Deployment and engagement[edit]

The attackers, a force of 7,000 to 10,000 warriors,[7] combined at Otorohanga [8] They invaded the Waipa District, to restore Pikauterangi's honour.

The invaders were first spotted by Wahanui, a Maniapoto chief, just south of Otorohanga. He sent runners to the "Pā Pahu" at Mangatoatoa to raise the alarm, and warn the Waikato-Maniapoto forces of the impending attack.

The day before the battle the two armies drew up before each other. The combined Whatua-Haurakia and Waikato-Maniapoto forces, realising their numbers were far fewer at about 1,600 (some sources say 3,000), arranged bunches of feathers on top of fern to simulate the head feathers of warriors held in reserve, while other chiefs made war-like speeches in the fern to imaginary warriors.[9] Choosing to draw the invading force into ambush, the Waikato defenders chose Te Mangeo ridge line just south of Lake Ngaroto (and west of where the Ngaroto railway station was later).[2]

Te Rauangaanga, Te Wherowhero's father, placed his army on the high ground at the end of a narrow ridge in three groups. The invading force assembled at the foot of the spur (possibly near where the railway line is now). Huahua's Maniapoto forces attacked with their tactic "Te Kawau Maro" (swoop of the cormorant). They charged down the hill in a flying wedge into the centre of the invading force. The defenders reeled back, allowing the attackers to envelop them. The second group of the defending forces then rushed down the hill to hit the confused army of Pikauterangi in the flank. The turning point came when Pikauterangi was felled by a blow from Te Rauangaanga. In a panic the invaders tried to retreat along a narrow gap between the ridge and the lake but were ambushed by Tiriwa's men who had been waiting in the bush along the ridge. The Ngāti Toa were forced into the swamplands along the lake margin; some tried to swim the lake but were killed by patrols waiting on the far side.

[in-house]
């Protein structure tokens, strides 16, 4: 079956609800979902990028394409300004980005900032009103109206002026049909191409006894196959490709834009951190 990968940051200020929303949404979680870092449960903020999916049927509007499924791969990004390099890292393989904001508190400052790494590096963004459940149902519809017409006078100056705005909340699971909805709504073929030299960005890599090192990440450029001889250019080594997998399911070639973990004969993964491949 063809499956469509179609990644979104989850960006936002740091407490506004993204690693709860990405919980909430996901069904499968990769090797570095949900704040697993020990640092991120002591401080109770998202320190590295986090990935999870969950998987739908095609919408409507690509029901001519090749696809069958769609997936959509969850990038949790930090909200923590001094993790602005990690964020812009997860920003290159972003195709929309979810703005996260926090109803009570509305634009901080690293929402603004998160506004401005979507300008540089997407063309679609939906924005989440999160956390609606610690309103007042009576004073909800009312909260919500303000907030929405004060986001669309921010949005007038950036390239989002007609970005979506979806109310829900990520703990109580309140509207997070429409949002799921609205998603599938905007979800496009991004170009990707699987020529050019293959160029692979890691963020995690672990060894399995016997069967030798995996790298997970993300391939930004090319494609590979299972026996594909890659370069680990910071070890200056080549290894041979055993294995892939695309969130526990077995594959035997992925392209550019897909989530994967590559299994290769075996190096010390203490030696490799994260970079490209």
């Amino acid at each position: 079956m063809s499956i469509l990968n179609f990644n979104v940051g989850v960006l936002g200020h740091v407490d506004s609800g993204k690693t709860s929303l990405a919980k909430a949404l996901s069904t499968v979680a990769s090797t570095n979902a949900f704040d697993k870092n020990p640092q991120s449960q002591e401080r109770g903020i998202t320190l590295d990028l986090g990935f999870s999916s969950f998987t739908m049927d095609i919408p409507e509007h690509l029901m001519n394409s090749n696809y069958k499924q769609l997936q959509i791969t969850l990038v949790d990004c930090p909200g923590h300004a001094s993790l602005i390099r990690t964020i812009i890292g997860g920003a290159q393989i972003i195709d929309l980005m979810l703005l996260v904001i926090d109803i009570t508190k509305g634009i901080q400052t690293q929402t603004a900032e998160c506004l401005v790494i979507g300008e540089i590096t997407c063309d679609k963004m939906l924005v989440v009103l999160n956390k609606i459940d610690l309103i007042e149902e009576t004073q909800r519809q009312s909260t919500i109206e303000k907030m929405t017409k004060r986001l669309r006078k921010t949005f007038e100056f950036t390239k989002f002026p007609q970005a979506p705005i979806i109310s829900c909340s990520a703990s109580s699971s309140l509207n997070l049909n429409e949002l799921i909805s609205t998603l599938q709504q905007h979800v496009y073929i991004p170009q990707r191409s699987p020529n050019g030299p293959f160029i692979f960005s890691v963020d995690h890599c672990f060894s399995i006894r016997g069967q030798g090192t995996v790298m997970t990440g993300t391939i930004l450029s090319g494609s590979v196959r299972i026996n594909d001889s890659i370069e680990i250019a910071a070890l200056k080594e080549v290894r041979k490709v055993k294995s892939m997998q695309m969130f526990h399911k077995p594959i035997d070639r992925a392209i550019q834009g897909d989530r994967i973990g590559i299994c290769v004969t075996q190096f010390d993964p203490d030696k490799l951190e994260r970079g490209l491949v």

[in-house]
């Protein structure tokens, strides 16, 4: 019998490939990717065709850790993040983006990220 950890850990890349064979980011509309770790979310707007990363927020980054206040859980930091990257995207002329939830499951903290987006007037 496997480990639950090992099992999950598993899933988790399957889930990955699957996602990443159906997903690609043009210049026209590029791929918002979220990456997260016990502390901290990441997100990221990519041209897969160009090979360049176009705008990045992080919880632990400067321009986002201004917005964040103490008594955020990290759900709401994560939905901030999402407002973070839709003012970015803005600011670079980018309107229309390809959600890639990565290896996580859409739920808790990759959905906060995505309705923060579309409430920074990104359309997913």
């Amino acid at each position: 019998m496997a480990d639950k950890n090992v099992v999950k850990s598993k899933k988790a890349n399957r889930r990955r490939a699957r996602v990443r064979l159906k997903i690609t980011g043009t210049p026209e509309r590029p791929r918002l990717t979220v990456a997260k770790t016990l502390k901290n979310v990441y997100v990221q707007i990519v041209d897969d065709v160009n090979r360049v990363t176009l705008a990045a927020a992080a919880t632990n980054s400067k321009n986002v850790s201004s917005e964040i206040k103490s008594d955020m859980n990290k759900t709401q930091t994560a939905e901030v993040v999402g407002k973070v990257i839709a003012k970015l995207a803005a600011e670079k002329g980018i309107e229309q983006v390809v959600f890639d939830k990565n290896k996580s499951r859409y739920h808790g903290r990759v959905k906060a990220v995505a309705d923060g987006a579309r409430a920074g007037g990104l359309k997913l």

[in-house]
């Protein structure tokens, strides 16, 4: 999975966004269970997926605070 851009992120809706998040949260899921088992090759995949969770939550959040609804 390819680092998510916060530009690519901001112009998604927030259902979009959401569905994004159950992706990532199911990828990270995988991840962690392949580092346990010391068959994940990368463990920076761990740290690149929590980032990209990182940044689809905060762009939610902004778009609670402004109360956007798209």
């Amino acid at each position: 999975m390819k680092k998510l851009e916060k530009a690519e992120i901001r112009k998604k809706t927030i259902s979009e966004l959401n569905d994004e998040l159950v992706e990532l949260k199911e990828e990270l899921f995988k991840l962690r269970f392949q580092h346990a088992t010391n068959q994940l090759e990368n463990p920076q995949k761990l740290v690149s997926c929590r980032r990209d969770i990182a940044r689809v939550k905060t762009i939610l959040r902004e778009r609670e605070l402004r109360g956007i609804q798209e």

Many thousands died in the attack. Pei Jones of Tainui says that 16,000 warriors are said to have taken part. Combatants included Waikato-Maniapoto, Ngāti Toa and Ngāti Raukawa. Ngāti Raukawa alone are said to have lost 1,600 warriors in battle, including two chiefs.[10] Others came from Taranaki, from Kaipara in Northland, and as far east as Bay of Plenty and Hawke's Bay. So many chiefs died in the battle that it is known as Hingakaka (the fall of parrots), an echo of the traditional mass parrot hunt.

The sacred carving Te Uenuku was lost in the carnage, and not recovered until 1906.


The victorious Tainui warriors considered following up their decisive victory with a campaign against the tribes that had made war on them. However the tohunga of the Ngāti Whatua had a bad dream in which he saw Ngapuhi launching an attack on the Kaipara in their absence. Ngāti Whatua returned to their home land and defeated an attempted invasion by Ngapuhi. Other Tainui wanted to continue the war especially against Raukawa who were seriously weakened and retreated to Maungatautari. Waikato had had enough of fighting for the meantime but in 1810 their warriors set out down the west coast on a raid. At Rangikaiwaka on the coast they met a force of Ngāti Tama and a Ngāti Haua chief, Taiporutu, was killed. As a result of this another Waikato-Maniapoto war party set out to gain utu to punish Ngāti Tama. The avenging warriors were ambushed and defeated by Ngāti Tama and their chief Raparapa.[11]

Battle of Motonui[edit]